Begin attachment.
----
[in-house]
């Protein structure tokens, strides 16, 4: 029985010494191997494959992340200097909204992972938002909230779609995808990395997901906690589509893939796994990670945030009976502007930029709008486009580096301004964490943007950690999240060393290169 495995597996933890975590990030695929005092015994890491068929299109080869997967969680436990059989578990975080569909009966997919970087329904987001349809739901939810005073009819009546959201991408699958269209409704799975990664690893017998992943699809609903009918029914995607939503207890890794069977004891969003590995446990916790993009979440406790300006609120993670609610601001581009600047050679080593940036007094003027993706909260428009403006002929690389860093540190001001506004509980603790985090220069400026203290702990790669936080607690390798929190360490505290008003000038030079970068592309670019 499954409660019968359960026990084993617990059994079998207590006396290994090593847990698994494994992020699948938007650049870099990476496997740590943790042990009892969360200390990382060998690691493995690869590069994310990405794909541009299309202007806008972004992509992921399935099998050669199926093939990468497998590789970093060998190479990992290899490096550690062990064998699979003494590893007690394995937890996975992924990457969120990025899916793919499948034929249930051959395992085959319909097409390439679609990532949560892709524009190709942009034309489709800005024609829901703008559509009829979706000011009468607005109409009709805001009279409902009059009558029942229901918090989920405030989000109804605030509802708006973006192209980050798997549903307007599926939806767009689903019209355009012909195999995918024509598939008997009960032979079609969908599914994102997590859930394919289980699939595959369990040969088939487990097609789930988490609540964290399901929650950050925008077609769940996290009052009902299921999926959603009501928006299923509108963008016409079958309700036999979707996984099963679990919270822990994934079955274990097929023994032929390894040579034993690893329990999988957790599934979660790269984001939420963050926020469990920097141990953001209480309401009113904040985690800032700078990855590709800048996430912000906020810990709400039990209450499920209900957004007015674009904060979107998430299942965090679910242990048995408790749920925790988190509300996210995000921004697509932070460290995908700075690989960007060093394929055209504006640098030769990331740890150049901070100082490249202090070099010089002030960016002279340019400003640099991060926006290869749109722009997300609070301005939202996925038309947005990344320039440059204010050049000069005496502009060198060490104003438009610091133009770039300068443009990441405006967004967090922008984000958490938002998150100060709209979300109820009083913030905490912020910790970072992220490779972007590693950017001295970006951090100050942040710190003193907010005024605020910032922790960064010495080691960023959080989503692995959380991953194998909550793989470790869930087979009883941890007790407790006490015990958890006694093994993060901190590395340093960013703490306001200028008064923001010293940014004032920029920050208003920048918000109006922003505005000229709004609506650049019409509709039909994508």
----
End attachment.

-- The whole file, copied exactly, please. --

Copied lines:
[in-house]
């Protein structure tokens, strides 16, 4: 029985010494191997494959992340200097909204992972938002909230779609995808990395997901906690589509893939796994990670945030009976502007930029709008486009580096301004964490943007950690999240060393290169 495995597996933890975590990030695929005092015994890491068929299109080869997967969680436990059989578990975080569909009966997919970087329904987001349809739901939810005073009819009546959201991408699958269209409704799975990664690893017998992943699809609903009918029914995607939503207890890794069977004891969003590995446990916790993009979440406790300006609120993670609610601001581009600047050679080593940036007094003027993706909260428009403006002929690389860093540190001001506004509980603790985090220069400026203290702990790669936080607690390798929190360490505290008003000038030079970068592309670019 499954409660019968359960026990084993617990059994079998207590006396290994090593847990698994494994992020699948938007650049870099990476496997740590943790042990009892969360200390990382060998690691493995690869590069994310990405794909541009299309202007806008972004992509992921399935099998050669199926093939990468497998590789970093060998190479990992290899490096550690062990064998699979003494590893007690394995937890996975992924990457969120990025899916793919499948034929249930051959395992085959319909097409390439679609990532949560892709524009190709942009034309489709800005024609829901703008559509009829979706000011009468607005109409009709805001009279409902009059009558029942229901918090989920405030989000109804605030509802708006973006192209980050798997549903307007599926939806767009689903019209355009012909195999995918024509598939008997009960032979079609969908599914994102997590859930394919289980699939595959369990040969088939487990097609789930988490609540964290399901929650950050925008077609769940996290009052009902299921999926959603009501928006299923509108963008016409079958309700036999979707996984099963679990919270822990994934079955274990097929023994032929390894040579034993690893329990999988957790599934979660790269984001939420963050926020469990920097141990953001209480309401009113904040985690800032700078990855590709800048996430912000906020810990709400039990209450499920209900957004007015674009904060979107998430299942965090679910242990048995408790749920925790988190509300996210995000921004697509932070460290995908700075690989960007060093394929055209504006640098030769990331740890150049901070100082490249202090070099010089002030960016002279340019400003640099991060926006290869749109722009997300609070301005939202996925038309947005990344320039440059204010050049000069005496502009060198060490104003438009610091133009770039300068443009990441405006967004967090922008984000958490938002998150100060709209979300109820009083913030905490912020910790970072992220490779972007590693950017001295970006951090100050942040710190003193907010005024605020910032922790960064010495080691960023959080989503692995959380991953194998909550793989470790869930087979009883941890007790407790006490015990958890006694093994993060901190590395340093960013703490306001200028008064923001010293940014004032920029920050208003920048918000109006922003505005000229709004609506650049019409509709039909994508």